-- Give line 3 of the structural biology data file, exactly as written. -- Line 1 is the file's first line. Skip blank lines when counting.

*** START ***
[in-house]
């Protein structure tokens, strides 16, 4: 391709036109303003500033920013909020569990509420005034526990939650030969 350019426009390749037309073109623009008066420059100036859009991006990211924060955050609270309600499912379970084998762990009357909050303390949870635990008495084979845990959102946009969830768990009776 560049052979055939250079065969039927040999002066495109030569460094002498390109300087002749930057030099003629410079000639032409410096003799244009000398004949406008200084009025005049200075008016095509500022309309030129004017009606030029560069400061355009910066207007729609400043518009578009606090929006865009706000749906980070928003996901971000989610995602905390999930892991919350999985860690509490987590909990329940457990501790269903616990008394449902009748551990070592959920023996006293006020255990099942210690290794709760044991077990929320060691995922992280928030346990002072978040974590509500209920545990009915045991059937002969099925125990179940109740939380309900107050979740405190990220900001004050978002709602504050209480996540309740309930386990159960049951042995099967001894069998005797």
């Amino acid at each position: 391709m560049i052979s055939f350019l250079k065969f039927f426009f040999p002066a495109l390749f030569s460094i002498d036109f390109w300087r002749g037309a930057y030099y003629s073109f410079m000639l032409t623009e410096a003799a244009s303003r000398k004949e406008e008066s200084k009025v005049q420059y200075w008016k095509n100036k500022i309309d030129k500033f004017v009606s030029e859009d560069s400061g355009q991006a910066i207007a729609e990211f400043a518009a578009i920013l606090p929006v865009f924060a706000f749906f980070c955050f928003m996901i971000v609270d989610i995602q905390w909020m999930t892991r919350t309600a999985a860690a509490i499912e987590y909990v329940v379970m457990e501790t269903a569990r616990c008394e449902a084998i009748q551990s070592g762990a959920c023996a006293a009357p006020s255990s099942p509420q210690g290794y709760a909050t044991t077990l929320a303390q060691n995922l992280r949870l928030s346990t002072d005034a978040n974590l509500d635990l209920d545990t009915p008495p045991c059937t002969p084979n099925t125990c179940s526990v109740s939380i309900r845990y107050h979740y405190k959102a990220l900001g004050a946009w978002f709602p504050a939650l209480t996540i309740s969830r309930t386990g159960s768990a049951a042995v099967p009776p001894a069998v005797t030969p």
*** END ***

């Amino acid at each position: 391709m560049i052979s055939f350019l250079k065969f039927f426009f040999p002066a495109l390749f030569s460094i002498d036109f390109w300087r002749g037309a930057y030099y003629s073109f410079m000639l032409t623009e410096a003799a244009s303003r000398k004949e406008e008066s200084k009025v005049q420059y200075w008016k095509n100036k500022i309309d030129k500033f004017v009606s030029e859009d560069s400061g355009q991006a910066i207007a729609e990211f400043a518009a578009i920013l606090p929006v865009f924060a706000f749906f980070c955050f928003m996901i971000v609270d989610i995602q905390w909020m999930t892991r919350t309600a999985a860690a509490i499912e987590y909990v329940v379970m457990e501790t269903a569990r616990c008394e449902a084998i009748q551990s070592g762990a959920c023996a006293a009357p006020s255990s099942p509420q210690g290794y709760a909050t044991t077990l929320a303390q060691n995922l992280r949870l928030s346990t002072d005034a978040n974590l509500d635990l209920d545990t009915p008495p045991c059937t002969p084979n099925t125990c179940s526990v109740s939380i309900r845990y107050h979740y405190k959102a990220l900001g004050a946009w978002f709602p504050a939650l209480t996540i309740s969830r309930t386990g159960s768990a049951a042995v099967p009776p001894a069998v005797t030969p």